11

When using siunitx, is there an intuitive way to type angular frequencies with the prefix 2\pi \times? The provided example

\documentclass{article}
\usepackage{siunitx}
\begin{document}
\SI{2\pi x 100}{\mega\hertz}
\end{document}

yields enter image description here

So is there a neat way to supress the first unit?

  • 2
    You can use the [parse-numbers=false] to leave the number intact but if you have 2pi factor I think you are looking for rad/s no? – percusse Apr 11 '13 at 8:04
  • @percusse No, then the ` x ` is not parsed as a \times command. The 2\pi is just a helpful way to avoid confusion whether the angular or the bare frequency is used, if you want to avoid to specify this in each instance used. – jjdb Apr 11 '13 at 17:06
  • 1
    But you are making things difficult for siunitx since you both want parsing but also don't want the great functionality when you write 3m x 5m. So \times is needed there if you don't want the parsing. Also I wouldn't call it a helpful way. We are constantly correcting this behavior in the papers. Units are not ambiguous. 100 Mrad/s is precisely what you wrote. 100 MHz is the bare number. Note that I didn't write any 2pi factor in any of them. – percusse Apr 11 '13 at 17:36
  • @percusse you are totally right that the correct SI unit is \radian\per\second, and I think I would certainly use it to write an angular frequency describing a real rotation. But consider a harmonic oscillator, or LC circuit if you want, the rad/s unit is confusing. Actually, I can not remember having seen it anywhere in usage in physics, at least not within my community. – jjdb Apr 11 '13 at 19:52
  • 1
    I have to agree, in physics, writing omega = 2pi x f is the common way of writing these two things, because it includes both, frequency and angular freqency, at once and because this way there's no chance to confuse them. – Foo Bar Apr 13 '13 at 9:34
3

This:

${2\pi \times \SI{100}{\mega\hertz}}$

Or this:

\newcommand*{\angfreq} [2] {2\pi \times \SI{#1}{#2\hertz}}
\angfreq{5}{\mega} % gives "2pi x 5 Mhz"
\angfreq{8}{\kilo} % gives "2pi x 8 khz"

With both ways you avoid situations where product-units=single as a global option would give wrong results on other values and you avoid repeating this option on every single angular frequency when not using it as a global option.

  • Ok, this solves the problem for the \mega\hertz. But then I need to define another one for \kilo\hertz, \giga\hertz etc. – jjdb Apr 11 '13 at 17:08
  • 1
    I changed the code a bit. Just pass two arguments to \angfreq, the first is the number, the second is the frequency. – Foo Bar Apr 11 '13 at 17:11
  • I think this is quite the workaround I've wanted. Still I feel strange having a common framework for all other units, and needing a special command for angular frequencies – jjdb Apr 12 '13 at 21:44
  • But 2pi x is no unit, so I think it's just natural that you need something special for this. The "unit way" for angular frequencies would be rad/s (talking sloppy: rad basically means x 2pi). – Foo Bar Apr 13 '13 at 9:16
  • @SvendTveskæg Good idea, I changed it this way. – Foo Bar Apr 14 '13 at 13:09
3

Isn't the following all you need or am I missing something?

\documentclass{article}

\usepackage{siunitx}

\begin{document}

\SI[product-units = single]{2\pi x 100}{\MHz}

\end{document}

output

  • 1
    But he's also using other values and units, which could be wrong this way, if the option is set globally. And always typing [product-units=single] on every single angular frequency locally can also be rather annoying if you have many of them. – Foo Bar Apr 13 '13 at 9:31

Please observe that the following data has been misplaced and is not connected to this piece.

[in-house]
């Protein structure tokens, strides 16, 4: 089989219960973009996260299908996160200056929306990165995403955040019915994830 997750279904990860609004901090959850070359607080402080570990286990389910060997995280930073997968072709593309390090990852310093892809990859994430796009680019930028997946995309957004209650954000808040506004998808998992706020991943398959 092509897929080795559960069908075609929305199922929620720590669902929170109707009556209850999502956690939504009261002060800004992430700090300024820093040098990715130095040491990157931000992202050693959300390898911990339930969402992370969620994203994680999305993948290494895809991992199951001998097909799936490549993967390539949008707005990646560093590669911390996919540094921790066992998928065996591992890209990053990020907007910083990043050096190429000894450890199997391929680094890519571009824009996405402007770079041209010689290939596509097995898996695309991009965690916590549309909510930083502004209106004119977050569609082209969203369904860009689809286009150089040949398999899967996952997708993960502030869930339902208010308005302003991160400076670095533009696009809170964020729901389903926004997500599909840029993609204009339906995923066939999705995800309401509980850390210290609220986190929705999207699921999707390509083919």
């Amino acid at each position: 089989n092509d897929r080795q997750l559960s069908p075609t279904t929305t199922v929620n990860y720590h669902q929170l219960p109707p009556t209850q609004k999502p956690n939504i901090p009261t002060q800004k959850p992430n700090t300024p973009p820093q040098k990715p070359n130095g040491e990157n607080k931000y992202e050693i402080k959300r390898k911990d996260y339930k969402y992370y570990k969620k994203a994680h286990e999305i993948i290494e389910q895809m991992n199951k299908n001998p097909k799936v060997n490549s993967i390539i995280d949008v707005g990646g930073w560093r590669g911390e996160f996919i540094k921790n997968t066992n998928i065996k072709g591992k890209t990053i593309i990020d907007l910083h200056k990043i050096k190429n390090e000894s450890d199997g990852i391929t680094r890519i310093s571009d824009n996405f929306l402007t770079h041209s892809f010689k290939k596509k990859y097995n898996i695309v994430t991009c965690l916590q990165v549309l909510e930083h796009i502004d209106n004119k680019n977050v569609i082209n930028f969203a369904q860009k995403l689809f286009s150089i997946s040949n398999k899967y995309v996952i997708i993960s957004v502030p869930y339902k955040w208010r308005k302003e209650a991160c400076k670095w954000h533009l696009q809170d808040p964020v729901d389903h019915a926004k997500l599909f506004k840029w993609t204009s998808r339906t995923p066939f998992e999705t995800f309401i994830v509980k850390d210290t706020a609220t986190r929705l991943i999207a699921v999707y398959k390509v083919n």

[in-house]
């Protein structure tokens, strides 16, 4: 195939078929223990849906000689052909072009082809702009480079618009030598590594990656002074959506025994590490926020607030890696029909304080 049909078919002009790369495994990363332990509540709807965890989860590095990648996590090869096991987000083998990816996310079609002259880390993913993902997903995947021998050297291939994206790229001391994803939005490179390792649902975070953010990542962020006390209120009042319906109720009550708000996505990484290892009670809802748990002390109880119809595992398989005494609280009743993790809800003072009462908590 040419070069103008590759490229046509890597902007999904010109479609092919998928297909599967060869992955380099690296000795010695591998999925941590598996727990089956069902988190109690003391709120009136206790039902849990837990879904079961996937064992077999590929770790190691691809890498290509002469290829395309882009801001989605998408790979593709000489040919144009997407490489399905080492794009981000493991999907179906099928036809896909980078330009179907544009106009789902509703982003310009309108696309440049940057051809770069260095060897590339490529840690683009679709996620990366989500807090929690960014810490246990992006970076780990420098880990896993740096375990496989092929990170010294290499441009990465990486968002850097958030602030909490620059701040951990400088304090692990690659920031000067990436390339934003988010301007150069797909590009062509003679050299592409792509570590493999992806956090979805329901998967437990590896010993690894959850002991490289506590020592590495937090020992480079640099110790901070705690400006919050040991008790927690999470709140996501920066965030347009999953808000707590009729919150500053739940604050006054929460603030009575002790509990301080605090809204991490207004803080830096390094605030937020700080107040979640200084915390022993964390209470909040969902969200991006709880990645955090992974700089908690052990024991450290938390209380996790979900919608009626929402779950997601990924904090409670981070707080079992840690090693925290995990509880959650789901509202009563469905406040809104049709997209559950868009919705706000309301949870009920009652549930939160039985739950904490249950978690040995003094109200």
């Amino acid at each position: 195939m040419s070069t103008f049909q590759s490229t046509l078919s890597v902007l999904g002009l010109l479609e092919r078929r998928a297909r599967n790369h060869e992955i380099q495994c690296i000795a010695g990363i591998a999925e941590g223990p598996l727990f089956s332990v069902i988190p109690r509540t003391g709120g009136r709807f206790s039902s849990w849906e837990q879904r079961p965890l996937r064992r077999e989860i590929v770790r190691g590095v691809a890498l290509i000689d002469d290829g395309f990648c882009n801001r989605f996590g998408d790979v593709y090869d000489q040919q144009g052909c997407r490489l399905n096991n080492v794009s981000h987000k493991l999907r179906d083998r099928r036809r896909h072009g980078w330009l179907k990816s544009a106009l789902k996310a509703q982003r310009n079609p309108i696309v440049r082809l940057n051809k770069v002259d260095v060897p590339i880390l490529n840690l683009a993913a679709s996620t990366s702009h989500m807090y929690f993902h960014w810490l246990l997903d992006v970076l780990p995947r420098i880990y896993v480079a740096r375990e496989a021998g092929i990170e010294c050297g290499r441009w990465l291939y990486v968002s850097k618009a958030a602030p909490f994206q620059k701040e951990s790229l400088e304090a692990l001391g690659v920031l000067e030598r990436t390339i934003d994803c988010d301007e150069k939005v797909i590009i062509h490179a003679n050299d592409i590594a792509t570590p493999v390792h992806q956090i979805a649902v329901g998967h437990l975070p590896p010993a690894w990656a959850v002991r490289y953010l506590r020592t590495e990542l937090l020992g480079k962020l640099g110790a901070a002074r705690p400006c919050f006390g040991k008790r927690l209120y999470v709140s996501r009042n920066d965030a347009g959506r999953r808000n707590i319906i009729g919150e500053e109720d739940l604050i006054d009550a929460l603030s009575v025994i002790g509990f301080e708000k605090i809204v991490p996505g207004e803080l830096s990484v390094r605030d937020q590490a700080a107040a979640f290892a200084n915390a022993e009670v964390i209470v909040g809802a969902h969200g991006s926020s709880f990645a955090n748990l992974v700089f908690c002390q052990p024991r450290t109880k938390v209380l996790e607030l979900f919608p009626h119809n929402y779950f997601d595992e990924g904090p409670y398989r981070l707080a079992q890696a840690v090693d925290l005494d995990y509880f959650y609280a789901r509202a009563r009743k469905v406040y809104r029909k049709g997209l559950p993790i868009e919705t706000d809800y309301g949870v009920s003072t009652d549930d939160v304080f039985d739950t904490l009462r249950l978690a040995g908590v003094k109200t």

• 1
    I see; good point. – Svend Tveskæg Apr 13 '13 at 9:36
  • But I can use the option also for each \SI where I need it, or choose globally one option for the case used the most, and switch for the others. That's perfect, thanks. – jjdb Apr 14 '13 at 9:23
0

The solution for me is the following: I can choose the default behaviour when calling the package, and control then for each call of \SI the output where it deviates from the default.

\documentclass{article}
\usepackage[product-units=repeat]{siunitx}
\begin{document}
\SI[product-units=single]{2\pi x 100}{\mega\hertz}

\SI{2 x 2}{\meter}
\end{document}

gives the desired output:

enter image description here

EDIT

The usage as such is preferred to plain writing as we have access to all the features of the siunitx package, such as preventing line breaks etc.

\documentclass[twocolumn]{article}
\usepackage{siunitx}
\begin{document}
This is text which should induce a line break
\SI[product-units=single]{2\pi x 100}{\mega\hertz}

This is text which should induce a line break
$2 \times \SI{100}{\mega\hertz}$
\end{document}

enter image description here

  • I don't really see why this is better than $2\pi \times \SI{100}{\mega\hertz}$ or a new command, which both would even be shorter and more clear and without the need of repeated command options. – Foo Bar Apr 14 '13 at 9:35
  • I've added an example where I compared the solutions for line breaking. – jjdb Apr 14 '13 at 9:46
  • 1
    Curly brackets in math avoid line breaking: ${2\pi \times \SI{1}{\hertz}}$ will never linebreak. – Foo Bar Apr 14 '13 at 9:46
  • Ok, I didn't know that one. But than, you have to add it manually for every use. I thought it is one of the purposes of the package to write all quantities with \num and \SI just to have better control of the behaviour. – jjdb Apr 14 '13 at 9:49
  • You only have to add it when it actually breaks, which will happen very rarely (proof-reading is a must with LaTeX in all cases). Or add it to the self-defined command, then it will always be there. Speaking semantically as a physicist myself, I don't think that 2pi belongs to the physical quantity. It's only a mathematical factor, it's neither the unit nor the value. Taking something "times 2pi" is a mathematical operation. – Foo Bar Apr 14 '13 at 9:53

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